It’s your organization, and ultimately, your risk – how you make brand choices is always up to you. But when it comes to testing brand concepts, Owen offers the following perspective:
THE DATA YOU GET BACK IS INHERENTLY FLAWED.
Why? well, in the testing construct (particularly when testing something as subjective as creative concepts) most of what you get back is what is wrong with an idea. This is because people really want to add value to the process – and saying, “wow, that’s great, you nailed it” does not allow people to feel like they’ve helped improved anything. Helping people fix something is a way to add value. And this is where people (bless their hearts, really) spend the bulk of their time and represents a disproportionate amount of the data you get back.
WHAT YOU DO WITH THE DATA MAY NOT BE PROPERLY PURPOSE-DRIVEN
What are the ramifications of asking opinions and potentially disregarding them? The potential political ramifications of the inclusion of others in the decision-making process can easily cloud the decision-making process.
LOGOS & BRAND /TAGLINES NEED TO BE FILLED WITH MEANING OVER TIME
I’ve never loved testing creative concepts that have a very, very broad communicative purpose. Logos and brand lines are intended to embody as much of “everything” about an organization as possible. As such it is very hard for a test group to specifically respond beyond the actual aesthetic of feeling that the logo or line conveys. And in testing (see above) that never feels like enough. Logos and brand lines can not be expected to be solving a super specific communication purpose other than to remind us who is being represented. As such, they are aways filled with meaning by the surrounding context (an, ad, sign, banner, website, etc) – and only take on broader meaning with the actions of an organization over time. The Coca Cola logo was designed by the bookkeeper for the pharmacist that invented the drink. He chose Spencer Script as the typeface because it was the dominate form of formal handwriting at the time and he thought it would “look good”. Of course, now the the Coca Cola logo is worth (literally) billions and has taken on much more meaning than that bookkeeper could have ever intended. So, again, beyond a basic reaction to aesthetic and emotional quality, there is not much more we can take from testing. Discussions and data from testing tends to narrow focus. When it comes to something that has to convey so much, narrowing goes towards the literal, and you end up with suggestions that skim the potential meaning for the sake of a literal understanding.
Additionally: There is no practical way in testing to simulate the real-wold experience of experiencing, seeing, reading a logo or brand/tag line repeatedly over time.
IF WE’VE CREATED THE RIGHT DECISION-MAKING CONSTRUCT, WE SHOULD BE ABLE TO MAKE THE RIGHT DECISON.
A big part of brand development is figuring out (and expressing) who you are, what makes you different, and why you do what you do. Having done that hard work, we should have an excellent decision-making framework for specific tactical executions. It might take some significant time reflecting on that criteria and measuring the work against it – but the answers – and best decisions are in there somewhere if take that time. Yes, it might inspire more questions and discussion – but that discussion will likely be more focused on making sure the criteria/framework is clear enough to make the right call.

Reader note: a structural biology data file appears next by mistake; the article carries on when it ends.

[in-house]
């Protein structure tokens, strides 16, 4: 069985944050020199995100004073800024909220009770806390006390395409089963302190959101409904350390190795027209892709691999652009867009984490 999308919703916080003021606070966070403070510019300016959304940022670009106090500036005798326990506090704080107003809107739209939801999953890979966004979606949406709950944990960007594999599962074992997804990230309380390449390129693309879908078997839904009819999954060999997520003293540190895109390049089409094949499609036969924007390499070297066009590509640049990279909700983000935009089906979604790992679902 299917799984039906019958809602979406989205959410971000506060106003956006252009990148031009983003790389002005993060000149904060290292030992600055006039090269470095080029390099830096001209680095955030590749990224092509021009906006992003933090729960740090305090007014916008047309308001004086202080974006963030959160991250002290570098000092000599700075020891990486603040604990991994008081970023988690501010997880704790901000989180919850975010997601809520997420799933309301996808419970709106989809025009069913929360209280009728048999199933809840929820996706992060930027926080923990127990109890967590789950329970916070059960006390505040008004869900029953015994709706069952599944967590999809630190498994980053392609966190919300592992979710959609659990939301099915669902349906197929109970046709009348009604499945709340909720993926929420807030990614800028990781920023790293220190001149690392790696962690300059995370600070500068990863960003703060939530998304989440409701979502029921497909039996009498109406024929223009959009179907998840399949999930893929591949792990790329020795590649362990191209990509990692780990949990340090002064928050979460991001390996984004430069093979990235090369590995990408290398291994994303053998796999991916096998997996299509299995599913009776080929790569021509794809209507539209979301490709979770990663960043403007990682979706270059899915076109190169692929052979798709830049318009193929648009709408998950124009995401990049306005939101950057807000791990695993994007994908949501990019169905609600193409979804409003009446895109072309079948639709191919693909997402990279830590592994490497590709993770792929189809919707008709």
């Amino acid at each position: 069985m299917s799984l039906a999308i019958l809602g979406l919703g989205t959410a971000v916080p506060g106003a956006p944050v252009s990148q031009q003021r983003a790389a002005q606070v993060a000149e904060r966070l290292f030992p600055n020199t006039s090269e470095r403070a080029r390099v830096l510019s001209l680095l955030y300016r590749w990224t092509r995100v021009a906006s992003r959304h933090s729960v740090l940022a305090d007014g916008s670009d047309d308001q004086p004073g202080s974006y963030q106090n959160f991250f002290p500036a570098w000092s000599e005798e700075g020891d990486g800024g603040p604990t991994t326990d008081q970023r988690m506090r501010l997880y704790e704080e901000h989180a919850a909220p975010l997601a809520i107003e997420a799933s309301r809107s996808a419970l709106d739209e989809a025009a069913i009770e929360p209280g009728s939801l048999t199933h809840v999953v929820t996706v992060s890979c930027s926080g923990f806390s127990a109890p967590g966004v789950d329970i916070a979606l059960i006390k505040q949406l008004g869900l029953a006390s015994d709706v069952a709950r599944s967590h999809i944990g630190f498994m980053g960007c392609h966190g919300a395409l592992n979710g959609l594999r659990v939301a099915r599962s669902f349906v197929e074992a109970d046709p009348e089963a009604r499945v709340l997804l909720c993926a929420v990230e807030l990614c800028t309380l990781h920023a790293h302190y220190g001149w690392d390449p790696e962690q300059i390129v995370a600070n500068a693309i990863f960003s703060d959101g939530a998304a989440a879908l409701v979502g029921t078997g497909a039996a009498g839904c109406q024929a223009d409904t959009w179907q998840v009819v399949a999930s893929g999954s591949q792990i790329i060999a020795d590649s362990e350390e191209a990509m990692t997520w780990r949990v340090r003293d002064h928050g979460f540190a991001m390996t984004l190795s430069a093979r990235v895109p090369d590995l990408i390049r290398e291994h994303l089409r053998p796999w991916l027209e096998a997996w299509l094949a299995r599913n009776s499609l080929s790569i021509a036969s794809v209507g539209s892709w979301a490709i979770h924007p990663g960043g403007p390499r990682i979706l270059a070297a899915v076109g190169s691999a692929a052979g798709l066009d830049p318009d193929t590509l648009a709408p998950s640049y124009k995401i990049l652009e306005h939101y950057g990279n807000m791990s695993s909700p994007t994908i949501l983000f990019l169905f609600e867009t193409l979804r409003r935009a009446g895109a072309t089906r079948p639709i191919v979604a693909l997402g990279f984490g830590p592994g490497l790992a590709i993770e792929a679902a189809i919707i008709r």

NOT ALL SUBJECTIVE OPINIONS ARE CREATED EQUAL.
When you get into aesthetics things can really begin to feel loose. Aren’t we just talking about people’s preferences? And, if so, doesn’t that mean everyone’s opinion is valid or equally worthy? Hell no. If it is impossible for a logo or brand line to come completely filled with meaning upon creation and that what we need is something that is aesthetically and emotionally appropriate to begin to convey what is true about the meaning that you bring. If the creative team has done their homework and the design has solid aesthetic references, is clearly different than that of your competition, and has demonstrated that it will function (in context) then you already have a good part of the team of experts to help you make your choice. These people spend their entire professional day doing nothing but aesthetic research and decisions – considering trends, considering if something has aesthetic / emotional longevity and scalability, learning what is beautiful and what is not.
There are, of course, some caveats and/or mitigating factors to all of the above. They include:
WHE WE SAY “WE” IN REGARD TO MAKING BRAND DEVELOPMENT CHOICES WHO ARE WE TALKING ABOUT?
You need to feel good about your core branding components. If it doesn’t feel good and right internally, it will never be expressed with the vigor, honesty and love that it needs to be externally. When referring to “we” it must include enough internal people/constituents to make sure that it feels good. This, of course, must be balanced by the basic truth that communication is not like pizza – you can’t just add stuff to it and it gets tastier/better. Too many opinions, too many cooks – we all know what that means.
OBJECTIVITY DOES MATTER.
It is entirely possible for the creators, co-creators and collaborators to become myopic in the process. We do need to accommodate for this tendency with some form of outside validation.
In the end – it is the CEO’s decision to make. Owen will always have some favorites that we present that are worthy of the organization, and satisfies what we see are the decision-making criteria for the assignment. We will surely offer up our informed, though subjective opinion in that regard.
But we do so fully knowing that it is your choice to make.